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Important Stuff to Remember About Your Research Essay:1. You will revise your position essay into a research essay by integrating quotes and paraphrases into it from outside sources.2. You should have a minimum of three sources. Each of these sources must come from Valencia’s databases. (I highly recommend using Opposing Viewpoints, Points of View, and Newsstand.) Also, each source must be listed on the Works Cited page using proper MLA guidelines.3. You should have a minimum of six quotes or citations. Each quote or paraphrase must be taken from one of your chosen sources. Also, each quote or paraphrase must be in the proper MLA format for in-text citations.4. Your essay should be between 1,000-1,200 words. Of course, you are revising your position essay into a research paper by adding quotes and paraphrases, so you already have a minimum of 800 words before you even begin.5. The entire essay should be in MLA format. In other words, do not include a cover page, an abstract, photos, or nonstandard fonts.6. You must submit your essay as an MSWord attachment. Any other format will not be accepted.7. Your research essay will be checked for plagiarism. Please do not be tempted into copying an essay or sections of an essay from somewhere else. If you have uncredited passages from outside sources, you could get a “0” on this essay!
THE FIRST ESSAY NEEDS TO BE TURNED INTO A MLA (DATES)
SOURCE OF INFORMATION (https://vcc-flvc.primo.exlibrisgroup.com/discovery/search?vid=01FALSC_VCC:VCC)
Important Stuff to Remember About Your Research Essay: 1. You will revise your position essay into a research essay by integrating quotes and paraphrases into it from outside sources. 2. You should h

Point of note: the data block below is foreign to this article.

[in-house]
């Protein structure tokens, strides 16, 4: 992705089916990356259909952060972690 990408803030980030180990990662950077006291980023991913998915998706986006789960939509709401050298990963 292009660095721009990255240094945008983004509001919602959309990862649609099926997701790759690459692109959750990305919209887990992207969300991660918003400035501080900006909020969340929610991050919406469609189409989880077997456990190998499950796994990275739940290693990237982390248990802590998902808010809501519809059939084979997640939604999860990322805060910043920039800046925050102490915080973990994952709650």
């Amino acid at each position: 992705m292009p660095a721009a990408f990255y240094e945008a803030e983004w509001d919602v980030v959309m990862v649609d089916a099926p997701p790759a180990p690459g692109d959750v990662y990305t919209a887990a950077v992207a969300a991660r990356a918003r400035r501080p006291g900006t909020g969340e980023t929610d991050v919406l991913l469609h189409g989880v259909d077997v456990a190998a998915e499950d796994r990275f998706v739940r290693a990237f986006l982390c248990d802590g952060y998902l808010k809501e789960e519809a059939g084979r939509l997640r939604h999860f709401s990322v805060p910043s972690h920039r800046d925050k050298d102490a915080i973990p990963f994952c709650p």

Miranda 1 Name Prof. English Composition Narrative Essay October 9, 2022 U.S Immigration Policy America does not need tougher immigration laws. The draconian immigration policies have led to flawed public opinion. The conventional views demonstrate misinformation, misrepresentation, and demagoguery. This lack of facts has led to a perception that migrants are a threat to native workers as well as low-skilled minority workers. Such views have led to the mainstream economic assertion that what the United States requires is a reduction of the supply of immigrants. Demagogue leaders have failed to demonstrate the positive effects of immigration on the U.S economy. They instead choose to address issues such as medical care, national security, education, and immigrant criminality, which raise public emotions leading to more negative effects such as reduced public support for social policies. It is a fact that immigration can solve the U.S’s labor problems because the majority of the native population is aging. However, instead of the government supporting solid labor policies such as guestworker programs or amnesty programs, they are busy advocating for the reduction of the supply of immigrants because to them labor is similar to marketable commodities such as broccoli or fruits. They believe that a continued increase in the number of immigrants will lead to an oversupply of labor, disadvantaging both the high and low-skilled native workers. The immigration laws of 1965 to the present have led to a disgraceful war on immigrants because leaders focus on pleasing the native population instead of exercising rational thinking. For them, the immigration of low-skilled immigrants is undesirable because it leads to increased competition for low-skilled jobs, which reduces the wages of low-skilled native-born workers and worsens income distribution. Leaders and institutions insist that the major problem facing America is the increased immigration of unauthorized Latino immigrants. Before the implementation of highly restrictive policies, the Latino population in the U.S was 14.5 million. However, after the restrictive policies of 1986 during President Reagan’s era, the population of undocumented immigrants rose to 37.4 million. The administration redefined immigration, terming it a national security issue. They enacted the Immigration Reform and Control Act that focused on the expansion of border control as well as criminalized the hiring of undocumented workers. Due to fear of not being allowed to come back, it became risky for undocumented immigrants in the United States to go home. In other terms, many Latinos immigrating to the United States are not after a permanent residency but a temporary space to look for capital so that they can invest or build a house back home. Therefore, these Latino immigrants are permanently settling in the U.S because restrictive immigration policies do not allow them to return home, which means that the current problem of the rising population of immigrants is due to poor government policies. Such policies create routes for unauthorized immigration because immigrants Congress has made it difficult for people to immigrate legally. The U.S government treats immigrant workers as outsiders, failing to implement a functioning regulatory system. It means that no matter how long the undocumented immigrants have been in the United States, most have no way of achieving legal status be it on a temporary or permanent basis. It is a shame that even those fleeing their home countries due to violence or drug wars cannot secure humanitarian protection in the United States. Instead, concerned agencies and institutions continue to spread fear of persecution based on race and religion. The punitive immigration policies have not only led to an increase in the population of undocumented immigrants but also an increase in violence among minority communities and reduced public support for social policies (Brady & Finnigan, 2014). According to Shihadeh & Barranco (2010), the Immigration Act of 1965 blocked legal avenues for Latino migration, which forced many to enter the United States using illegal means. Many Latinos could not go back home because it became impossible for them to return, leading to permanent settlement. The continued increase of the Latino population led to a conflict between Latinos and African Americans leading to black violence. In line with the study’s view, violence is an unintended consequence of poor U.S immigration policy. The Latinos invaded jobs in the construction and agricultural sectors that were traditionally reserved for African Americans. Additionally, Latinos have a good knowledge of where to look for jobs, what wages to ask for, and what kind of jobs to avoid. Such incidences pushed many African Americans into unemployment, forcing them to engage in criminal activities. The negative attitude surrounding immigration has inhibited people’s willingness to invest in public goods the reason being that social welfare programs are aimed at helping illegal immigrants. Such ethnic heterogeneity has reduced welfare whereby a majority of native-borns play the race card during the enacting of any welfare programs. Conclusively, for the United States to reduce the problem of undocumented immigrants, the government has to implement an accommodative and well-functioning legal immigration system that supports guest workers and asylum programs. Both local and national institutions need to recognize undocumented workers as insiders or members of the American labor force, which will increase their bargaining power, thus securing the wages of low-skilled native workers. Additionally, the current system directs its resources to prevent individuals from entering the country promoting permanent residency of the undocumented immigrants fearing being blocked to return after going to their home countries. The permanent settlements increase minority populations, which leads to conflicts, as minority communities compete for few available jobs, and low support for social welfare policies. References Amuedo-Dorantes, C., & Pozo, S. (2019). The aftermath of tougher immigration enforcement: E-Verify and perceptions of discrimination among Hispanic citizens. American Behavioral Scientist, 63(9), 1299-1330. Brady, D., & Finnigan, R. (2014). Does immigration undermine public support for social policy?. American sociological review, 79(1), 17-42. Champlin, D. (2010). Institutionalist perspectives on immigration policy: An update. Journal of Economic Issues, 44(2), 301-312. Mukherjee, S., Adams, G., & Molina, L. E. (2018). Support for tough immigration policy: Identity defense or concern for law and order?. Journal of Social Issues, 74(4), 700-715. Shihadeh, E. S., & Barranco, R. E. (2010). Latino employment and Black violence: The unintended consequence of US immigration policy. Social Forces, 88(3), 1393-1420.